Monday, June 17, 2019

Happy Gardening

 I recently read  that more than 75 per cent of gardeners feel a sense of accomplishment when tending to their gardens, while 70 per cent say gardening makes them feel calm and relaxed.
Sooo, grab your gardening gloves and step outdoors this spring.
Add some hardscaping; like boulders, a picket or rustic fence, or arbour.
Add vintage garden accessories; a focal point;  a planter, an old wagon, arches or arbours.
Add a path through the garden; makes it look welcoming and easier to maintain
Add a water feature and or lighting;   solar .... check out these cool new pots in our shop “DESERT “ Pots
Add some drought tolerant annuals as they survive hot & dry conditions like; Zinnias, Periwinkle, Cosmos, Petunias, Sunflowers, Salvia, Celosia.  
Add some low-maintenance perennial as they require little care except for removing dead branches in fall or early next spring,  such as Daylilies-Stella de Oro;  Hostas - king of shade;  Shasta Daisy, Purple Coneflower or Echinacea,  Lavender or Russian Sage,  White Spirea;   
Ornamental grasses are a great addition, soft plumes floating in the slightest breeze. For a medium-sized grass, consider Flame Grass, for taller Karl Forrester. 
Rudbeckia or Black-Eyed Susans, take over the landscape when other flowers are done for the summer. They will bloom in summer through fall and their bright yellow color are noticeable from quite a distance. 

Happy Gardening & remember JUST ask!
hanging baskets, outdoor flower containers on sale

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Tuesday, August 08, 2017

How Gardening Improves Overall Wellness at Any Age

lilies, gardeing for seniors, gardening for health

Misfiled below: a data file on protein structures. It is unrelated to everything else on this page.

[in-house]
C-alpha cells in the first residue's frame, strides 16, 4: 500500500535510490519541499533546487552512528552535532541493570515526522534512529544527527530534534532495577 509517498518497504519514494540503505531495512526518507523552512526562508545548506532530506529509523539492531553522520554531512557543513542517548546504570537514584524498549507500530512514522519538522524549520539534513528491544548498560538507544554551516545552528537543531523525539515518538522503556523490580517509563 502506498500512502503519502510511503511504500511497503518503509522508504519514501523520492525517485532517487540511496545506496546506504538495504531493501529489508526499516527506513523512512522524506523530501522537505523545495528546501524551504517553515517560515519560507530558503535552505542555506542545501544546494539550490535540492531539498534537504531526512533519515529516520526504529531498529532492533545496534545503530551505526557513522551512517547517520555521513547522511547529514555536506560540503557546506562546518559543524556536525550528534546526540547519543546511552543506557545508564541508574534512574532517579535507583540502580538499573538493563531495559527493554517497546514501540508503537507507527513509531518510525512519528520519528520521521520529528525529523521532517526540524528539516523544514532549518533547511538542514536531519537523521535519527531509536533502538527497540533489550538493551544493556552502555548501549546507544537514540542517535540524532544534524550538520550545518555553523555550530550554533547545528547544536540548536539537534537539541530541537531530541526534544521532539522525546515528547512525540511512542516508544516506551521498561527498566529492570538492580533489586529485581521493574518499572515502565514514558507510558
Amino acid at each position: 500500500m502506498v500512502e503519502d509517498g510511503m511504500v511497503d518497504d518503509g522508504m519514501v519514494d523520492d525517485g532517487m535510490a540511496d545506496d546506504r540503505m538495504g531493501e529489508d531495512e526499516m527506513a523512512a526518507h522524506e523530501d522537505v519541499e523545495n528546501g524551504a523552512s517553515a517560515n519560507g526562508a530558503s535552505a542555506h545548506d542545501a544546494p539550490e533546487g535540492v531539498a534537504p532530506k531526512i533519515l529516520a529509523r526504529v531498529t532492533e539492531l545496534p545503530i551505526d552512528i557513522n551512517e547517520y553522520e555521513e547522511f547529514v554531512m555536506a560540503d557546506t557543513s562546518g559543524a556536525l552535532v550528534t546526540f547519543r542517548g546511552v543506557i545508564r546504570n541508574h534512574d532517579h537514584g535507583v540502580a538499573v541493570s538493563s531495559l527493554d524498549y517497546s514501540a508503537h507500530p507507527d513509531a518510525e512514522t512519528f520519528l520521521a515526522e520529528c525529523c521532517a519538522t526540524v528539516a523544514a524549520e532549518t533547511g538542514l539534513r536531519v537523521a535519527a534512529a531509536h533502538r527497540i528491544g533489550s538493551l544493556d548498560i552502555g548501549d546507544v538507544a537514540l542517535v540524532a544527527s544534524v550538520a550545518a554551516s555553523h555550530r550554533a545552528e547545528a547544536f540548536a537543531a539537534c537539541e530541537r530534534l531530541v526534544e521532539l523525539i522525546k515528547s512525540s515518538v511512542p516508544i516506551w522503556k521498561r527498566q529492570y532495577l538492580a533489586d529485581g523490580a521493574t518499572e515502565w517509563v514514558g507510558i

Gardening is one of few activities that benefits people of all ages - from very young kids all the way up to the very old (and everyone in between). There’s really no age requirement or limit when it comes to gardening. No matter how old you are, there are plenty of reasons to get out and get planting. A well-rounded lesson for kids Kids can obviously benefit from the fruits of their labor, and getting out in the sun and getting some exercise is good for anyone at any age - but the biggest reason to get your kids involved in gardening is the constant opportunity for education it provides. “There is a myriad of scientific concepts you can discuss with your kids when planting and tending to a garden. One study showed that children who participated in gardening projects scored higher in science achievement than those who did not,” notes PBS. org Think about all the questions your kids will ask when you garden together. Why does the plant need water? Why does it need sun? Why do we water plants near the ground? How does it drink? Why do certain plants produce flowers and certain plants don’t? Why do we have to plant these plants every year? Every question your child asks is an opportunity for instruction. You kids will also learn weights and measures, basic geometry, and more math-related concepts in the garden. A break from everyday stress for adults One of the best benefits of gardening is its ability to help reduce stress in its practitioners. The stress-busting powers of gardening have been studied. One notable study pitted gardening against reading and used cortisol (stress hormone) levels and self-reporting on mood to judge participants’ levels of stress after 30 minutes of each activity. “Gardening and reading each led to decreases in cortisol during the recovery period, but decreases were significantly stronger in the gardening group. Positive mood was fully restored after gardening, but further deteriorated during reading,” notes the study. If you think about it, for busy adults with work and family obligations, how could gardening not serve as a big time stress reliever? Gardening lets you get out in the fresh air, away from the distractions of work emails, over-connectivity, and family stressors. And you can make your endeavors worthwhile and less stressful by checking out this guide. It’s a hobby that requires great care and nurturing, and one that produces beautiful, visible results. Gardening has pretty much everything required of a happiness gold mine. A way to stay physically and mentally sharp for seniors As we age, our opportunities for exercise diminish. Gardening is an activity that can provide moderate exercise opportunities in a safe, controlled environment. Think about all the things you do when gardening: squatting, lifting plants and rocks, removing debris, raking, digging, hoeing, etc. For seniors, gardening can be “strenuous” but safe exercise. Maybe even more important, however, are the mental benefits of gardening. Seniors need activities that stimulate their minds in order to help stave off cognitive decline. Gardening fits the bill. “A study published in the Journal of Alzheimer's Disease found that [gardening] can cut your risk of Alzheimer’s by 50 percent. Other research finds that horticulture therapy is very engaging for dementia patients and has a positive impact on their overall well-being,” says Rodale’s Organic Life blog. There are very few activities that provide both physical and mental stimulation, are simple enough for kids to do but complex enough to provide opportunities for education, and can be done with ease by anyone, at any age, including those with disabilities. Gardening is truly special in this way. Photo Credit: Tammy Jensen Author: Maria Cannon
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